A jolt to the sytem hit me when hearing John’s poem and tribute about the brutal murder of his chemisty teacher, who’s husband stabbed her to death with a screwdriver. This tragic story was cleverly executed through the use of chemistry themed personification – keeping her memory alive through the powerful sentiment of John’s written words.
In contrast, John reads a queer love poem, which highlights manic and anxious feelings, and makes the audience laugh with his lighthearted, humorous references.
John describes a queer poem as a wonderful box always changing its boundaries, in a world that brings joy and hope. It’s also about de-establishing boundaries and being open to the future – your future.
“Queer is a wider spectrum for possibilities” he says.
Poet and critic, Fran Lock, shares her ‘wild’ talent as she speaks of turning people into animals within her writing – in particular using the hyena. She speaks of traumatic loss, which is strongly felt as Fran reads from a place of a tortured heart, but that of a big heart. A sense of gothicism becomes apparent through Fran’s hauntingly dark but beautiful writing, which read nicely during the harrowing month of Halloween.
Fran describes a queer poem as an imaginative future where we can all exist, and a community that extends in both directions. It has characteristics of oppression, shame, fluidity and freedom, as well as being provocative, liberating and transformative.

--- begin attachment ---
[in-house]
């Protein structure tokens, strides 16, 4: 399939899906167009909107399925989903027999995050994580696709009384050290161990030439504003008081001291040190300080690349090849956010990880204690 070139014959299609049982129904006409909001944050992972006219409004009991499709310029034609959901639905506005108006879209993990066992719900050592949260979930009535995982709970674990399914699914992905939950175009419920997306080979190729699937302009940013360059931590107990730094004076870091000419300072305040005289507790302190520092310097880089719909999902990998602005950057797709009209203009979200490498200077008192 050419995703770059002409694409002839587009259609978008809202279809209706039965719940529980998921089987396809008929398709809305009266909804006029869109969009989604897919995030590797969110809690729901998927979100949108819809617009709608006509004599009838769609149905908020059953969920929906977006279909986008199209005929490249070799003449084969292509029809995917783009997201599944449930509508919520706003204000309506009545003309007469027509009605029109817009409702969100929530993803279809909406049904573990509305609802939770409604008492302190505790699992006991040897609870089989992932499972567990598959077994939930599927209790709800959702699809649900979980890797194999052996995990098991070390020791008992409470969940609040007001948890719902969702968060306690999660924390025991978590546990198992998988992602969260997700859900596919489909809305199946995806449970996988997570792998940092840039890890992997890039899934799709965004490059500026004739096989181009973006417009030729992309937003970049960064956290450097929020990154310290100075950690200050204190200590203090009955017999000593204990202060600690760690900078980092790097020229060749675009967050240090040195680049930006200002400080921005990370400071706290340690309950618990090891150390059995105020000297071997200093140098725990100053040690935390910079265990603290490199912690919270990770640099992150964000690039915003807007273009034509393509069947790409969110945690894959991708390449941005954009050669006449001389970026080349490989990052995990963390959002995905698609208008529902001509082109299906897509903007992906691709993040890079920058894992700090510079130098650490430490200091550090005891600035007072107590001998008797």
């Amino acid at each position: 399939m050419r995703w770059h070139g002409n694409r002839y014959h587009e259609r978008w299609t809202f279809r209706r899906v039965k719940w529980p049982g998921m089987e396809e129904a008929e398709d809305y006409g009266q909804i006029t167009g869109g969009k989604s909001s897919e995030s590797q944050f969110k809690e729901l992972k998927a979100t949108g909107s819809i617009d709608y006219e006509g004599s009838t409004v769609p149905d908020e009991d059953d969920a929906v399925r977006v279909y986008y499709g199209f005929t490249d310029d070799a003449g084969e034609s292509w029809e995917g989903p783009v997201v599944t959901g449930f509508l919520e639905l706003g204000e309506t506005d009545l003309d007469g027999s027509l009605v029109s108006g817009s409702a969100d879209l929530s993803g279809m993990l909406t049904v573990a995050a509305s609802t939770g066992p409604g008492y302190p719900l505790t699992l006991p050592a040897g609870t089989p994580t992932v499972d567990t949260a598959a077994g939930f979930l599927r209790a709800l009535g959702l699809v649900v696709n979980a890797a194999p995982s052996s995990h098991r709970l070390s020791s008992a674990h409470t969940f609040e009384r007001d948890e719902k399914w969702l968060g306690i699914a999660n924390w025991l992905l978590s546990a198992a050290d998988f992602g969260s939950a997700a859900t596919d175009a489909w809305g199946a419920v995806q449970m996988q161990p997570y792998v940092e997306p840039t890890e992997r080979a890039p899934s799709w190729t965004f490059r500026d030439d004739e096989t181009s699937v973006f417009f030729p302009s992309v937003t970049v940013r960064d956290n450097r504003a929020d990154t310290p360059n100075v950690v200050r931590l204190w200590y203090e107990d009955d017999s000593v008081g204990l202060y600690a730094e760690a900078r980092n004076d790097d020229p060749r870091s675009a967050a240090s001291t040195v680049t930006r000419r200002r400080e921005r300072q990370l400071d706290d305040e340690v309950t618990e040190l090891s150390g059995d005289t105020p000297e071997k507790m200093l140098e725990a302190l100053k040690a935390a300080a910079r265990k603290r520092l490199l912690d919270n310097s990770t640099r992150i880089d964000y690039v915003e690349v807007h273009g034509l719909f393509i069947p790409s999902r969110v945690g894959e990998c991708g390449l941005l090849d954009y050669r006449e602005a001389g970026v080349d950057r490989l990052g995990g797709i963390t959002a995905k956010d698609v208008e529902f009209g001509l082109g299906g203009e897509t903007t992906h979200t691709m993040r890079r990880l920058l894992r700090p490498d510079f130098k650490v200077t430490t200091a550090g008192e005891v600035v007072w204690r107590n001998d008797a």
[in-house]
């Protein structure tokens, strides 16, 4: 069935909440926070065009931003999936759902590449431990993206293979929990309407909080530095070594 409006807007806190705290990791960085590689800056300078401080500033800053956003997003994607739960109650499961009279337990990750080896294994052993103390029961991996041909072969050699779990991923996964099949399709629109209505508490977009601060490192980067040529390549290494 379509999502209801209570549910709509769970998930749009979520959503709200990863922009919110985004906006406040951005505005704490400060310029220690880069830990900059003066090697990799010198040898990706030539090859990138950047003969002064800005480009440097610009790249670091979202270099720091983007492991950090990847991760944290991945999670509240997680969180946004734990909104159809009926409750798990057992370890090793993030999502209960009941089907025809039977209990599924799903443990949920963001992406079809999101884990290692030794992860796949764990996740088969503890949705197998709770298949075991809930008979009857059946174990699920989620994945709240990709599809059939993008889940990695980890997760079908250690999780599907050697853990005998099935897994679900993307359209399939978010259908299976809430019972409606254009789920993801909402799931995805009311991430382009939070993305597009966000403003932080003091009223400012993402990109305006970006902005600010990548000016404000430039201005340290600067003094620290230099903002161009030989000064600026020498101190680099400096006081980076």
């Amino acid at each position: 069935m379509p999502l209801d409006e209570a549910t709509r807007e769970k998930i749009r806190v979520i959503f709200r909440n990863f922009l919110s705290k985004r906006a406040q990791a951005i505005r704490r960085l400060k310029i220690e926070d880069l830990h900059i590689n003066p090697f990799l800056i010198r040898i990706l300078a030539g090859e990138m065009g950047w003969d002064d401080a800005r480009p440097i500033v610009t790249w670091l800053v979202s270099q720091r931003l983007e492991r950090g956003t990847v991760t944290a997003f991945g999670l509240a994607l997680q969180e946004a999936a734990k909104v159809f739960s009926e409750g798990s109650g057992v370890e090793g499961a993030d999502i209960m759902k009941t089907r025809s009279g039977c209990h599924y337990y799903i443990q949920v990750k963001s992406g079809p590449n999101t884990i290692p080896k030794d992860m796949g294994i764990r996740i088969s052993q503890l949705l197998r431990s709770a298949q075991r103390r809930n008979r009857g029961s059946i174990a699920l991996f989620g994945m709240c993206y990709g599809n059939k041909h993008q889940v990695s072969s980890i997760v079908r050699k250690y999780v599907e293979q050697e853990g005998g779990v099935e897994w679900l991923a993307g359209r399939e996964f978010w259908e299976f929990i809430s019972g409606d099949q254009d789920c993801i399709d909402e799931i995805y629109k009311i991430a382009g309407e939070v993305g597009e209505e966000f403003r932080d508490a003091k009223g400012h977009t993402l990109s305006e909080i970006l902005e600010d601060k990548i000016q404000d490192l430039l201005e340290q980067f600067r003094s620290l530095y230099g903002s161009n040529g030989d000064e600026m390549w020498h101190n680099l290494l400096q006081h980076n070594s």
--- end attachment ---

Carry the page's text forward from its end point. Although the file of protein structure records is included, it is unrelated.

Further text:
It’s about “making an unhomely home, home for you”.
Neo-modernist poet, Verity Spott, humoured the audience with their witty readings, association to Lord of the Dance, and references to Doctor Who.
The change of pace from chaotic to slow set the tone and expression of each piece. Talking of dancing in the flowers, standing tall and free thinking, uplifts and inspires.
With the expression “Allies want something from you. We don’t want allies – we want accomplices”, I’m left feeling a strong sense of loyalty from a person that I have only just met.
Having identified a character of strength, Verity is definitely someone I’d want on my side in a literary warzone!
As I sit and chat to my partner at lunch after the panel discussion, I’m left feeling inspired and pleased with the realistion that I’ve written queer poems before knowing what a queer poem actually was. Now my poetic soul has further understanding and has learnt more about themes, depth and direction.
So…what’s next for me?!
Another queer voice. Another queer poem.
Want to explore queer poetry? Check out these recommended authors.
J Jennifer Espinoza